Monday, August 27, 2012

Penland is a Disappointment

I too was disappointed by Penland's legalistic response. If they truly believe their policies are fair and responsible, then that is the case they should make. I believe in supporting nonprofits that are sensitive to economic fairness with employees. Simply being barely legal is too low a bar.

Sincerely,
David Freeman

3 comments:

June Perry said...

Agree. Their letter was very revealing. They obviously had some records of those employees, so why didn't they contact them to let them know they would be making things right. If was only when forced with the threat of being reported for illegal practices that they agreed to resolve it in house; and then they only gave lip service by doing as little as they thought they could get away with.
They were not in compliance with the law by not keeping proper records, nor by not paying for overtime; and looking at their healthy financial state, it makes one wonder why they would treat artists so shabbily. I certainly hope they have changed the way they do business, but after reading their letter, I doubt very much if there's been much of a shift there.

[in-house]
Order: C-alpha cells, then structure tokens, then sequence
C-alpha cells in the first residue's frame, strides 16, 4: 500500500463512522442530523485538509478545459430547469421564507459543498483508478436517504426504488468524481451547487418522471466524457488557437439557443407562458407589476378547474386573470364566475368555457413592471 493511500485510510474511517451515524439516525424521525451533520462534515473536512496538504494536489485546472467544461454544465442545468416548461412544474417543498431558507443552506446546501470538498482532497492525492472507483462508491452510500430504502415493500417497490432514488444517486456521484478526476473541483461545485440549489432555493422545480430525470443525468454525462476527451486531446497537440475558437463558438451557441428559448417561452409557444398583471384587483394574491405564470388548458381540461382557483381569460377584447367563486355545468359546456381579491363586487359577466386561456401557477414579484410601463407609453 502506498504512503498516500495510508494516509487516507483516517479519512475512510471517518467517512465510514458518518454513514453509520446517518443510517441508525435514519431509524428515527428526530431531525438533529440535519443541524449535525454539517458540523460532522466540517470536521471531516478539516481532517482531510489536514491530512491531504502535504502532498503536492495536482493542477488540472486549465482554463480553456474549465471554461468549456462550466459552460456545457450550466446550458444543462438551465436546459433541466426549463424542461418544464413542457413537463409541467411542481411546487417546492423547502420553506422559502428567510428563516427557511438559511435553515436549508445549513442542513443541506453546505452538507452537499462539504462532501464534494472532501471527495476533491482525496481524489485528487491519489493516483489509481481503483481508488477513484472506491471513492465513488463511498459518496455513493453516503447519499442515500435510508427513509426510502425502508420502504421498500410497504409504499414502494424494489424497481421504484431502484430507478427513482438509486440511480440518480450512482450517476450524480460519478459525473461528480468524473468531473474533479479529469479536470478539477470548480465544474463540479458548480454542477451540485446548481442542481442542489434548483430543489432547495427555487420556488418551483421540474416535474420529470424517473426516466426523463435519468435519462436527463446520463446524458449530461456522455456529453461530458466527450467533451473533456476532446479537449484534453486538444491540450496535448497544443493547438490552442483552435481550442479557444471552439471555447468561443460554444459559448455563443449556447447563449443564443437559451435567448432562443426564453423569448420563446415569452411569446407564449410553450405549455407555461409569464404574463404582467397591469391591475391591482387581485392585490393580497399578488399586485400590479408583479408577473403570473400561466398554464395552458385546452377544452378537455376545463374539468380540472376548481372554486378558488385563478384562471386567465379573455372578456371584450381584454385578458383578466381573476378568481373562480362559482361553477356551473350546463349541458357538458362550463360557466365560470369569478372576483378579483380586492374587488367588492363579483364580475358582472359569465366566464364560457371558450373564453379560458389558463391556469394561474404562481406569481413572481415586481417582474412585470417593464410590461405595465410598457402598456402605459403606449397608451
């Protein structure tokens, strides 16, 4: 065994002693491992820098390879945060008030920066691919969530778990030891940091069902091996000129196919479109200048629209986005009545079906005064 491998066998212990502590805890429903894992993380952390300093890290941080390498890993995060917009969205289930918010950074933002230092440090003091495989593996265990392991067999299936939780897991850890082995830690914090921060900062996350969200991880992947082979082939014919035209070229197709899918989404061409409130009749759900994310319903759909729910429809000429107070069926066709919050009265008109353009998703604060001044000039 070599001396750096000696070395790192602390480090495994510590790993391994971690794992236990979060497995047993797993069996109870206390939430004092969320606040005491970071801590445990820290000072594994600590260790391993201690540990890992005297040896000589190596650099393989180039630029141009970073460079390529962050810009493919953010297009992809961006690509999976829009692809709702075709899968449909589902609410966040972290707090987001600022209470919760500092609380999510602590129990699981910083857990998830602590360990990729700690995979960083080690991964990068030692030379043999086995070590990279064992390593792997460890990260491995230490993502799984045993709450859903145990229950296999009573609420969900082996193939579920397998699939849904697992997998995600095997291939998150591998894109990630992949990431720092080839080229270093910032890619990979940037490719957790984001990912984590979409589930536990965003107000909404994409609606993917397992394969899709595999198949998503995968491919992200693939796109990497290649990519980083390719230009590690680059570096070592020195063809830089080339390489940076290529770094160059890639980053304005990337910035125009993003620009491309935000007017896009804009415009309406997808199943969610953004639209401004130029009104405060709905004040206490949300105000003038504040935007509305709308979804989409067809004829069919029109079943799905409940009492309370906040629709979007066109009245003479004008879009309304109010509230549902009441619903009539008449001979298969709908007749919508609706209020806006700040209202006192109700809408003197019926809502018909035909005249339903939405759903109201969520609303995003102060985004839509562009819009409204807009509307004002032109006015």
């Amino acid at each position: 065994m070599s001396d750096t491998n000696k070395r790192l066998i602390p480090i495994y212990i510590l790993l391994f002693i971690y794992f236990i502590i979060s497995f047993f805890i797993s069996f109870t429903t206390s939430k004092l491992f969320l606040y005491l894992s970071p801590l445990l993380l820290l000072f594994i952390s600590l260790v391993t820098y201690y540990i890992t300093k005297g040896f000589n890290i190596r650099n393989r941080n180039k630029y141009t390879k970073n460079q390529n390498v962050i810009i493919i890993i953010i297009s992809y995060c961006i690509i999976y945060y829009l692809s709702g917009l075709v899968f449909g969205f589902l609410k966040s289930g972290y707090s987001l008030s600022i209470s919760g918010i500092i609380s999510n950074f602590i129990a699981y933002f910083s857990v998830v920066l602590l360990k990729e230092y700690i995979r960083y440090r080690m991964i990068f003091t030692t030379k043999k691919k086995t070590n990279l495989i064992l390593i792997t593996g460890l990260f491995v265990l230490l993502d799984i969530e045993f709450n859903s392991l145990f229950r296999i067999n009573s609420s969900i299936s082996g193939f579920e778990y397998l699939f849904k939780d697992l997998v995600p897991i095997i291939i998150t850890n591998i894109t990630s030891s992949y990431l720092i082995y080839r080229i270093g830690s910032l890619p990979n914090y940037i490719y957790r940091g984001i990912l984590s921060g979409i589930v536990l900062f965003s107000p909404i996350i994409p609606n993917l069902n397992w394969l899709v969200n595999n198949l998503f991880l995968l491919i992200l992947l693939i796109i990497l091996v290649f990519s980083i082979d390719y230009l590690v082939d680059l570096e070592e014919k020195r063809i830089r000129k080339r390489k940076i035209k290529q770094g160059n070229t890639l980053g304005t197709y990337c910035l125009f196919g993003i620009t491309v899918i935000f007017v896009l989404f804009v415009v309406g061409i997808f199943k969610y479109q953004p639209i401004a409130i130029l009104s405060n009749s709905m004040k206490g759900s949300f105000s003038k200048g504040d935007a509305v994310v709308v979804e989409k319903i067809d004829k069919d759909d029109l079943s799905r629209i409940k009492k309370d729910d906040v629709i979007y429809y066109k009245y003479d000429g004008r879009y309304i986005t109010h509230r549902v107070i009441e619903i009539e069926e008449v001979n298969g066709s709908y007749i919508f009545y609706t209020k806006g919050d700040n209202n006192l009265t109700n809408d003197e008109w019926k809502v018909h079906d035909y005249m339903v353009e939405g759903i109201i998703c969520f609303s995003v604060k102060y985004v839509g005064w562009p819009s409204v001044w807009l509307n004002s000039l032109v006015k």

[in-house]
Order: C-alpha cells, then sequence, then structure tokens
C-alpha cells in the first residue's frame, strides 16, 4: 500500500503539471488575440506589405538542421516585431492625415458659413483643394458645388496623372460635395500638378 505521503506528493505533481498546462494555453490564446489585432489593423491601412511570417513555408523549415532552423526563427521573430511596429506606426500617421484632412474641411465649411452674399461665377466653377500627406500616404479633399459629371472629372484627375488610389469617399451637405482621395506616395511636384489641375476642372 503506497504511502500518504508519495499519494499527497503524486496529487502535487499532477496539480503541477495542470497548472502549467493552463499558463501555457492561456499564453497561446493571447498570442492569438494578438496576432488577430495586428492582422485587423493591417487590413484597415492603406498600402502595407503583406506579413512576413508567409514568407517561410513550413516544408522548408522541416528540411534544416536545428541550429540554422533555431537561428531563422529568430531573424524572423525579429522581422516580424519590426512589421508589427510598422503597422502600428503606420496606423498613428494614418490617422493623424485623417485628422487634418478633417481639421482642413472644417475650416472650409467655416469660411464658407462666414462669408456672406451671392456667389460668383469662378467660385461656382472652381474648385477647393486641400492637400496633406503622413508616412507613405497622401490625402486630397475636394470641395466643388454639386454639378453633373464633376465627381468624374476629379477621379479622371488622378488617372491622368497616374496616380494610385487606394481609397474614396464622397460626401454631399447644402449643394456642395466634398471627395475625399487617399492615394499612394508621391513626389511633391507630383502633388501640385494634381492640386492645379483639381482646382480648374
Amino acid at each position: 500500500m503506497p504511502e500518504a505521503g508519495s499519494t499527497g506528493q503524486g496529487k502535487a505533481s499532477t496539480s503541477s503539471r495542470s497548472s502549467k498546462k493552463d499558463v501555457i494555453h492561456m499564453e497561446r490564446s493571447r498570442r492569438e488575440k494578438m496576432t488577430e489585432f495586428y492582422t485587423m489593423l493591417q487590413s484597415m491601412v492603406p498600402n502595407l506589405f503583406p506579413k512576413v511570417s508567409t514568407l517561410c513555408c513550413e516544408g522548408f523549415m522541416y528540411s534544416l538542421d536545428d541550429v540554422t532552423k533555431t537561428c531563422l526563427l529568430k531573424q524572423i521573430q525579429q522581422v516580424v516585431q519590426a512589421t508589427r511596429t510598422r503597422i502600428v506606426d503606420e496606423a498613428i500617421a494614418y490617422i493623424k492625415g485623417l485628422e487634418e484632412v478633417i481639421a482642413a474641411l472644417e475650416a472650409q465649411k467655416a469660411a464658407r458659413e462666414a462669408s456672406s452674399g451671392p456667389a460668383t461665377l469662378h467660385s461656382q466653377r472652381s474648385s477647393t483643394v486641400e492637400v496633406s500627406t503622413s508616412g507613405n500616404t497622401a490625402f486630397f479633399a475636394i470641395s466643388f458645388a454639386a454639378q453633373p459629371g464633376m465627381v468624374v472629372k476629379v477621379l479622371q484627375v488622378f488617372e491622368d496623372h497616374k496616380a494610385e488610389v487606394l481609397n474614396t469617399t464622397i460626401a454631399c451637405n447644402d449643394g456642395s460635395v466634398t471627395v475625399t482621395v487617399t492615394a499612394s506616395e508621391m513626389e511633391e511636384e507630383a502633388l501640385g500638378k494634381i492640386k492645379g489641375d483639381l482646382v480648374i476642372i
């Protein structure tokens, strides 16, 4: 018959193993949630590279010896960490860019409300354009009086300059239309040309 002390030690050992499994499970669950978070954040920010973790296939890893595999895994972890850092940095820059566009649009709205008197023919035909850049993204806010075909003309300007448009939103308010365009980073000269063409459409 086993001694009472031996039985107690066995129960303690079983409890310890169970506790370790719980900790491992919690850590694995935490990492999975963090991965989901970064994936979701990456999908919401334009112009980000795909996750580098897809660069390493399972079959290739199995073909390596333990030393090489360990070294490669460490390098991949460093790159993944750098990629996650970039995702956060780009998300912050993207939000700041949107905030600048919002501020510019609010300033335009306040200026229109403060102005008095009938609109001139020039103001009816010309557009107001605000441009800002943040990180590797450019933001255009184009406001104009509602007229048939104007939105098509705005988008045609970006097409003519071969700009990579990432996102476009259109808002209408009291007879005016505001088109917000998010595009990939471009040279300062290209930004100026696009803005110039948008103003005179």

Sterling VanDerwerker said...

the issue is what is the objective standard for proper compensation? It is the agreement between the employer and the employee working within the scope of the law of the land. In this case, Penland SHOULD resolve ALL PAST CLAIMS WITHOUT REGARD TO DATE WHEN CALLED UPON BY THE OFFENDED.

It is fine to employ one on any terms over the minimum required by law. The problem is that Penland did NOT DO WHAT IS RIGHT:
1) Investigate all past illegal payment of overtime
2) Make a good faith effort to contact ALL OFFENDED.
3) Leave OPEN THE DATE TO MAKE A LEGITIMATE CLAIM.
4) Settle ALL CLAIMS OBJECTIVELY.
5) Make a WRITTEN PUBLIC ACKNOWLEGEMENT and APOLOGY.
6) Ensure that all future employment contracts meet minimum LEGAL STANDARDS.

Sterling VanDerwerker said...

the issue is what is the objective standard for proper compensation? It is the agreement between the employer and the employee working within the scope of the law of the land. In this case, Penland SHOULD resolve ALL PAST CLAIMS WITHOUT REGARD TO DATE WHEN CALLED UPON BY THE OFFENDED.

It is fine to employ one on any terms over the minimum required by law. The problem is that Penland did NOT DO WHAT IS RIGHT:
1) Investigate all past illegal payment of overtime
2) Make a good faith effort to contact ALL OFFENDED.
3) Leave OPEN THE DATE TO MAKE A LEGITIMATE CLAIM.
4) Settle ALL CLAIMS OBJECTIVELY.
5) Make a WRITTEN PUBLIC ACKNOWLEGEMENT and APOLOGY.
6) Ensure that all future employment contracts meet minimum LEGAL STANDARDS.